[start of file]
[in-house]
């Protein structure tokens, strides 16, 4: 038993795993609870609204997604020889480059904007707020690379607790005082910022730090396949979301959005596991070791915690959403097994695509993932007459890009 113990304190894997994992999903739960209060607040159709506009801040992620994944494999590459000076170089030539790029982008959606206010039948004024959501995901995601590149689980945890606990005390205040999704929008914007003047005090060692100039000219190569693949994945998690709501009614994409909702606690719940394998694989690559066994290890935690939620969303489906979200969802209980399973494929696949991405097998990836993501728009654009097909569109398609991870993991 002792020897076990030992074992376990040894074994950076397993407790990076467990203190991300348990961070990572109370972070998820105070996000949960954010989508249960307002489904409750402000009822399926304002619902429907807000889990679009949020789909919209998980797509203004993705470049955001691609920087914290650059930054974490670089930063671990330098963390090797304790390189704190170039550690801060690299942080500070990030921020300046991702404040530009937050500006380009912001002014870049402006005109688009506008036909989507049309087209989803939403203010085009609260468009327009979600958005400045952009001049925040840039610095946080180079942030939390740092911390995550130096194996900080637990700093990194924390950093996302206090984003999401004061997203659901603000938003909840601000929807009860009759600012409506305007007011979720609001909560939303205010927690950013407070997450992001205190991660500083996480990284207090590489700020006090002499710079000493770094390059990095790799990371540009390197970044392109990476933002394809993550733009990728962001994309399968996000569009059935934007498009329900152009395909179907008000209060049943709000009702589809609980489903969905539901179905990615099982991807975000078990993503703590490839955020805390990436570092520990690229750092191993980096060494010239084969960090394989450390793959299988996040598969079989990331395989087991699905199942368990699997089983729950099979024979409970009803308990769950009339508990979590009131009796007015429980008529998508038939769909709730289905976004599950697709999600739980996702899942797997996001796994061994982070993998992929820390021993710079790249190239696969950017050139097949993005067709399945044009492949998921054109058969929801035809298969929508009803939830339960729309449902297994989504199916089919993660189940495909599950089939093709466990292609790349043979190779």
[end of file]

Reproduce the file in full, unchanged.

[in-house]
């Protein structure tokens, strides 16, 4: 038993795993609870609204997604020889480059904007707020690379607790005082910022730090396949979301959005596991070791915690959403097994695509993932007459890009 113990304190894997994992999903739960209060607040159709506009801040992620994944494999590459000076170089030539790029982008959606206010039948004024959501995901995601590149689980945890606990005390205040999704929008914007003047005090060692100039000219190569693949994945998690709501009614994409909702606690719940394998694989690559066994290890935690939620969303489906979200969802209980399973494929696949991405097998990836993501728009654009097909569109398609991870993991 002792020897076990030992074992376990040894074994950076397993407790990076467990203190991300348990961070990572109370972070998820105070996000949960954010989508249960307002489904409750402000009822399926304002619902429907807000889990679009949020789909919209998980797509203004993705470049955001691609920087914290650059930054974490670089930063671990330098963390090797304790390189704190170039550690801060690299942080500070990030921020300046991702404040530009937050500006380009912001002014870049402006005109688009506008036909989507049309087209989803939403203010085009609260468009327009979600958005400045952009001049925040840039610095946080180079942030939390740092911390995550130096194996900080637990700093990194924390950093996302206090984003999401004061997203659901603000938003909840601000929807009860009759600012409506305007007011979720609001909560939303205010927690950013407070997450992001205190991660500083996480990284207090590489700020006090002499710079000493770094390059990095790799990371540009390197970044392109990476933002394809993550733009990728962001994309399968996000569009059935934007498009329900152009395909179907008000209060049943709000009702589809609980489903969905539901179905990615099982991807975000078990993503703590490839955020805390990436570092520990690229750092191993980096060494010239084969960090394989450390793959299988996040598969079989990331395989087991699905199942368990699997089983729950099979024979409970009803308990769950009339508990979590009131009796007015429980008529998508038939769909709730289905976004599950697709999600739980996702899942797997996001796994061994982070993998992929820390021993710079790249190239696969950017050139097949993005067709399945044009492949998921054109058969929801035809298969929508009803939830339960729309449902297994989504199916089919993660189940495909599950089939093709466990292609790349043979190779």